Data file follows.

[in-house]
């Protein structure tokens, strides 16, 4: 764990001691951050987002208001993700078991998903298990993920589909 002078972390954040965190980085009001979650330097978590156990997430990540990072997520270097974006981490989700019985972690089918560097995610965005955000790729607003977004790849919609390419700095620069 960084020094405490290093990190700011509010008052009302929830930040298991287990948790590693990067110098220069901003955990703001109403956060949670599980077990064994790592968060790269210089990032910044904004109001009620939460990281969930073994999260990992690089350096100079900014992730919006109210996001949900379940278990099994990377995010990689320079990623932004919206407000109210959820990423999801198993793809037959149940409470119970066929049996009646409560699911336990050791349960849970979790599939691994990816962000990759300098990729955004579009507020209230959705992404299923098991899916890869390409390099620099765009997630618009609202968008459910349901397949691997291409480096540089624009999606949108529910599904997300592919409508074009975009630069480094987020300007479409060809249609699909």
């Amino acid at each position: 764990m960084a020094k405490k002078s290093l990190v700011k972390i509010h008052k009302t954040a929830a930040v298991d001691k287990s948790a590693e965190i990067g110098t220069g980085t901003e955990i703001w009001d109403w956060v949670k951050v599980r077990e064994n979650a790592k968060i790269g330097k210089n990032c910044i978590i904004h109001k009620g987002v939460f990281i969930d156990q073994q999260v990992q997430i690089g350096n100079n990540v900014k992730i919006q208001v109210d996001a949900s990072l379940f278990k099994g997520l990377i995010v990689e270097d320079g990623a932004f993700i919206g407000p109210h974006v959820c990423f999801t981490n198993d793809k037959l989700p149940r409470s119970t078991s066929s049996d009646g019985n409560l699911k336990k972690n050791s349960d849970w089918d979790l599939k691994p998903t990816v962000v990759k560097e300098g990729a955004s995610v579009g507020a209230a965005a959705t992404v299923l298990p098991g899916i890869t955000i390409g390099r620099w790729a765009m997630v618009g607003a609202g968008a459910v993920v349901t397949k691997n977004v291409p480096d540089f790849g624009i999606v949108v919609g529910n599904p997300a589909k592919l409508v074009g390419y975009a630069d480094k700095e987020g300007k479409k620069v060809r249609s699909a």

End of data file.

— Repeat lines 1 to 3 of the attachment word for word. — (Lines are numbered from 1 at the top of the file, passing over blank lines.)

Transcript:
[in-house]
């Protein structure tokens, strides 16, 4: 764990001691951050987002208001993700078991998903298990993920589909 002078972390954040965190980085009001979650330097978590156990997430990540990072997520270097974006981490989700019985972690089918560097995610965005955000790729607003977004790849919609390419700095620069 960084020094405490290093990190700011509010008052009302929830930040298991287990948790590693990067110098220069901003955990703001109403956060949670599980077990064994790592968060790269210089990032910044904004109001009620939460990281969930073994999260990992690089350096100079900014992730919006109210996001949900379940278990099994990377995010990689320079990623932004919206407000109210959820990423999801198993793809037959149940409470119970066929049996009646409560699911336990050791349960849970979790599939691994990816962000990759300098990729955004579009507020209230959705992404299923098991899916890869390409390099620099765009997630618009609202968008459910349901397949691997291409480096540089624009999606949108529910599904997300592919409508074009975009630069480094987020300007479409060809249609699909």
């Amino acid at each position: 764990m960084a020094k405490k002078s290093l990190v700011k972390i509010h008052k009302t954040a929830a930040v298991d001691k287990s948790a590693e965190i990067g110098t220069g980085t901003e955990i703001w009001d109403w956060v949670k951050v599980r077990e064994n979650a790592k968060i790269g330097k210089n990032c910044i978590i904004h109001k009620g987002v939460f990281i969930d156990q073994q999260v990992q997430i690089g350096n100079n990540v900014k992730i919006q208001v109210d996001a949900s990072l379940f278990k099994g997520l990377i995010v990689e270097d320079g990623a932004f993700i919206g407000p109210h974006v959820c990423f999801t981490n198993d793809k037959l989700p149940r409470s119970t078991s066929s049996d009646g019985n409560l699911k336990k972690n050791s349960d849970w089918d979790l599939k691994p998903t990816v962000v990759k560097e300098g990729a955004s995610v579009g507020a209230a965005a959705t992404v299923l298990p098991g899916i890869t955000i390409g390099r620099w790729a765009m997630v618009g607003a609202g968008a459910v993920v349901t397949k691997n977004v291409p480096d540089f790849g624009i999606v949108v919609g529910n599904p997300a589909k592919l409508v074009g390419y975009a630069d480094k700095e987020g300007k479409k620069v060809r249609s699909a």